Douglas Hyde conference: Galway suffering from ‘economic success’
Without artists ‘there can be no sense of a life lived beyond limiting, stifling boundaries’
Garry Hynes: she said her view of the world was “shaped by my first experience of it in Ballaghaderreen for the first six years of my life”
Galway is an example of places that “suffer greatly from economic success”, Druid artistic director Garry Hynes has said.
Areas of the city were derelict when the theatre company moved there in 1979 and when Alec Finn of the De Danann group opened the Quays Bar.“Now you cannot walk down there. It’s a no-go area from May to September,” she said.
She was speaking at the Douglas Hyde conference in Ballaghaderreen, Co Roscommon.
Ms Hynes, who grew up in the town, said her view of the world was “shaped by my first experience of it in Ballaghaderreen for the first six years of my life. So forever and since and to this day when I go to my head for images or ideas they all take place in the landscape of Ballaghaderreen.”
She and her nephew Fergal Hynes recently met the local “town team” in Ballaghaderreen to discuss ways in which it and the locality could be rejuvenated.
“Everyone can see Ballaghaderreen, as a place, is suffering under economic decline” she told the conference.
Brought back life
Reflecting on Tuscany, Umbria and the heel of Italy, she said “they have brought back life in imaginative ways, through restaurants, hotels, the food industry; things we are beginning to know how to cherish in Ireland”.
Unlike Galway, “Ballaghaderreen is a planned town. It has kept its shape as a classic Irish market town”.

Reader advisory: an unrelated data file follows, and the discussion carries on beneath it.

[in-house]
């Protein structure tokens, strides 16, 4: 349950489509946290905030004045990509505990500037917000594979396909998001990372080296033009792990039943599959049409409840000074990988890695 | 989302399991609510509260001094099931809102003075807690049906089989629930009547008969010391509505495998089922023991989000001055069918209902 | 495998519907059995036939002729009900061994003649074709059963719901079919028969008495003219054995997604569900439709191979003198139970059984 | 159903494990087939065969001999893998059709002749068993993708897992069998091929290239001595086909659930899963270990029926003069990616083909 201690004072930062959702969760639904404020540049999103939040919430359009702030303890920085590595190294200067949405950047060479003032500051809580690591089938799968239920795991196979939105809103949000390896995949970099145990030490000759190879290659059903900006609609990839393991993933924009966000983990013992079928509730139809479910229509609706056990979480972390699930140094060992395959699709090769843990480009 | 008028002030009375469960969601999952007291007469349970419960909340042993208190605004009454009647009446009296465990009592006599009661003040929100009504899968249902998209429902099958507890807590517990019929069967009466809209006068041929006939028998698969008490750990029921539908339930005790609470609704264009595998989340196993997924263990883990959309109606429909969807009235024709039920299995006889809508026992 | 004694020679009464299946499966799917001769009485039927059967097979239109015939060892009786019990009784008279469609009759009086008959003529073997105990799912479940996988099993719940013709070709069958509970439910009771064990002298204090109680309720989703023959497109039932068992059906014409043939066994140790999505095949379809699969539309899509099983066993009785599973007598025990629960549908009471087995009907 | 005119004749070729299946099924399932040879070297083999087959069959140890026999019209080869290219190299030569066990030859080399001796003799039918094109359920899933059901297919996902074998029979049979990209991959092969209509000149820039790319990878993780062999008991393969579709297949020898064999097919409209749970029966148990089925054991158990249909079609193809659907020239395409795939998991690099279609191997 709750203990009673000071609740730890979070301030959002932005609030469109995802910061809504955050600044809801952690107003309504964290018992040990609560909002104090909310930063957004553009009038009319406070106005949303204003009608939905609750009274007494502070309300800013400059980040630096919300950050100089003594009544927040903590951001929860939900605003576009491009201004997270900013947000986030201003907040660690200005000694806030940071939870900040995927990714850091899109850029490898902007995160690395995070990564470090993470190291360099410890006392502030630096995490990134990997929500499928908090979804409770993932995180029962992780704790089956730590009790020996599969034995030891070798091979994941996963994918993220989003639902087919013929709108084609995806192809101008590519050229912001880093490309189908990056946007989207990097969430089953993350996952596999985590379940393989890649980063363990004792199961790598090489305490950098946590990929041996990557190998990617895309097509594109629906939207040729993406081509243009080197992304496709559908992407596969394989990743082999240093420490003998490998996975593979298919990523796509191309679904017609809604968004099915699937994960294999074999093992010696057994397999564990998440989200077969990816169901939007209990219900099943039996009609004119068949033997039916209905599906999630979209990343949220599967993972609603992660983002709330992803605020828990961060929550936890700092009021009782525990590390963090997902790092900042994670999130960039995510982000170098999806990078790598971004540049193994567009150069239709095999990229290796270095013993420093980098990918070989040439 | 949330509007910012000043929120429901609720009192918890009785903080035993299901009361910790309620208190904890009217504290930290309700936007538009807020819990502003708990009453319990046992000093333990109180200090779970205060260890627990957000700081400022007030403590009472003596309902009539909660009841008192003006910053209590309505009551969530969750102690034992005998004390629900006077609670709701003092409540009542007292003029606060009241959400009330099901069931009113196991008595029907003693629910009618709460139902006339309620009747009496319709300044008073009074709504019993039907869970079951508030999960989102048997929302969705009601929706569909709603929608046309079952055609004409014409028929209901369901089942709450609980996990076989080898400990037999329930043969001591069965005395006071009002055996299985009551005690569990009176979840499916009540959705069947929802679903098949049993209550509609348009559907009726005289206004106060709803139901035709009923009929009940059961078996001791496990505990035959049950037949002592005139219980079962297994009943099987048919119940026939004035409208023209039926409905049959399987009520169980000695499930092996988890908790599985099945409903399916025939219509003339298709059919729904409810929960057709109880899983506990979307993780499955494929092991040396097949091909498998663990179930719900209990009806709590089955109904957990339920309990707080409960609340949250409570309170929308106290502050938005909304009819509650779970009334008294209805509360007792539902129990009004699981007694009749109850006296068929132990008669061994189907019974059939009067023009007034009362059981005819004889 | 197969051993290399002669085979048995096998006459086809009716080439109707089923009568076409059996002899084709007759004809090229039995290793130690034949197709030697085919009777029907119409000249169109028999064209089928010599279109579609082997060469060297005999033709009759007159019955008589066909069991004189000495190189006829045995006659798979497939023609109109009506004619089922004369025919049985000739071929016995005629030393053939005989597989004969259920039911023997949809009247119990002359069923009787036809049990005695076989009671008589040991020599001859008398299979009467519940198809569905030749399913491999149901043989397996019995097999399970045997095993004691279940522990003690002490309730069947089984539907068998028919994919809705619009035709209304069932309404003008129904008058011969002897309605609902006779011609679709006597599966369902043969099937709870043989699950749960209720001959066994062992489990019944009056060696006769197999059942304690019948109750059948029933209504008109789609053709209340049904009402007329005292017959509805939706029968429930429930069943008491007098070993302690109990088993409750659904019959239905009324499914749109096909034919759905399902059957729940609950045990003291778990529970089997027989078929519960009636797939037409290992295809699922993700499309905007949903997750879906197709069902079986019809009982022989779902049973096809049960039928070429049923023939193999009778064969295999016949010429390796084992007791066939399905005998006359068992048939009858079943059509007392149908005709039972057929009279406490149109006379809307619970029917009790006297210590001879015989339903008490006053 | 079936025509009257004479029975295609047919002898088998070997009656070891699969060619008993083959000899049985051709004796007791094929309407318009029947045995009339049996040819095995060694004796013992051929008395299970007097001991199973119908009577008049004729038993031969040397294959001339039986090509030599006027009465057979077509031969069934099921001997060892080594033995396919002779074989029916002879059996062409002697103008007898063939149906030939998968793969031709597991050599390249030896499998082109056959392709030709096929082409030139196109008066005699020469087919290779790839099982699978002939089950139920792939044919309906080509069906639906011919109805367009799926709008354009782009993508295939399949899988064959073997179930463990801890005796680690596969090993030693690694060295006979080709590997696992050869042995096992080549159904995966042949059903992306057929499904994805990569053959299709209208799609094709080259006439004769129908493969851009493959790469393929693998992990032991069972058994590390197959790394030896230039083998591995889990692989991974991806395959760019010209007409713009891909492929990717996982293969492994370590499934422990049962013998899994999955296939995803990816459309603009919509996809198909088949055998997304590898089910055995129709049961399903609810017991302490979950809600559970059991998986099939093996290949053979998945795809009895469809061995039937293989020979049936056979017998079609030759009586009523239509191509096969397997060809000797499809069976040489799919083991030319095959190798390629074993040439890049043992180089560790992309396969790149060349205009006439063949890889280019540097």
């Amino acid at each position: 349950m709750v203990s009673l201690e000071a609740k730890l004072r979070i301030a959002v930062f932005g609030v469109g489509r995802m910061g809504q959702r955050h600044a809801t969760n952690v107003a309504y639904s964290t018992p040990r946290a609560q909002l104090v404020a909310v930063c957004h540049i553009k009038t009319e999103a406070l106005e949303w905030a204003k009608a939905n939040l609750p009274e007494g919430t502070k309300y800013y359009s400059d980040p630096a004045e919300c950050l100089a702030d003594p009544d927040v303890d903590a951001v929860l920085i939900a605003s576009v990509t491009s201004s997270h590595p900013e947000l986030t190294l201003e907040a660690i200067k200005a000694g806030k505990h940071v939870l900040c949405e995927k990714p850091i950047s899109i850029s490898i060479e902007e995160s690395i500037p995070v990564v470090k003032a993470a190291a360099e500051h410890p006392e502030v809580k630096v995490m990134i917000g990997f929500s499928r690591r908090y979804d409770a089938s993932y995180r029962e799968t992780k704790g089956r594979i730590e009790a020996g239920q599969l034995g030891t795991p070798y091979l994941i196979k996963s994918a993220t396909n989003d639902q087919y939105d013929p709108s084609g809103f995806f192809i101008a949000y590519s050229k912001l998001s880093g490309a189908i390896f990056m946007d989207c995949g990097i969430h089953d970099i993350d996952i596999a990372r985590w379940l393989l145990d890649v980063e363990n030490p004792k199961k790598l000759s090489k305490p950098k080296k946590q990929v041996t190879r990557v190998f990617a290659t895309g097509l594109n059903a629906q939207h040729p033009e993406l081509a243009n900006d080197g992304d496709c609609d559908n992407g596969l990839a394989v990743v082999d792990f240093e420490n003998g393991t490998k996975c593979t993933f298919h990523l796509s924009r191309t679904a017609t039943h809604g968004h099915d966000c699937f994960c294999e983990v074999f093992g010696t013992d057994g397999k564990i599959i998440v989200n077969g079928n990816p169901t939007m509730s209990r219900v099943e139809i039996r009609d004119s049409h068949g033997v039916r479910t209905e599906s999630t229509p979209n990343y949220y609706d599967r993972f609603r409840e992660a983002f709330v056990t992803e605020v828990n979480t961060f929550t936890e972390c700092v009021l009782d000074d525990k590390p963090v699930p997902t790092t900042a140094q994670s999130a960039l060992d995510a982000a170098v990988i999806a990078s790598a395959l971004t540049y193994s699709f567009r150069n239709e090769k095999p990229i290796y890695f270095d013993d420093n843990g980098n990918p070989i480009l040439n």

More generally, it was her belief that “to reinstall a sense of place we have to look at more than factories or new industry, important as these may be”.
Arts Council director Orlaith McBride recalled at the conference how the centrality of art in Irish national life was “jettisoned at the foundation of the State” despite “a moment at the start of the 20th century when artists were immensely important in our national conversation”.
The cultural focus “which Douglas Hyde himself embodied, and which he understood as a unifying force, was never central to what emerged after 1922. His own resignation as president of the Gaelic League in 1915 anticipated the narrowness of vision which materialised.”
Hyde becoming Ireland’s first president in 1938 “was balm for lingering national bitterness” but “it never fulfilled the potential of culture to reimagine our society”.
Without art, she said, “there is no republic”. Without artists “there can be no sense of a life lived beyond limiting, stifling boundaries. Without culture there is no community, only unconnected settlements subsisting in isolation.”
Donald Trump and Brexit were “the phenomena of angry people, tired of waiting on-hold, no longer believing the repeated message that ‘your call is important to us’, and slamming down the phone.”
Empowerment, “essential in citizenship, comes from culture. It enables our participation in a technological age, which unchallenged only insidiously manipulates passivity.”
Culture “expresses our values in denominations other than metrics or money. It is freedom of speech, without which there is no citizenship. Without citizenship, there is no republic. And there is no republic without art.”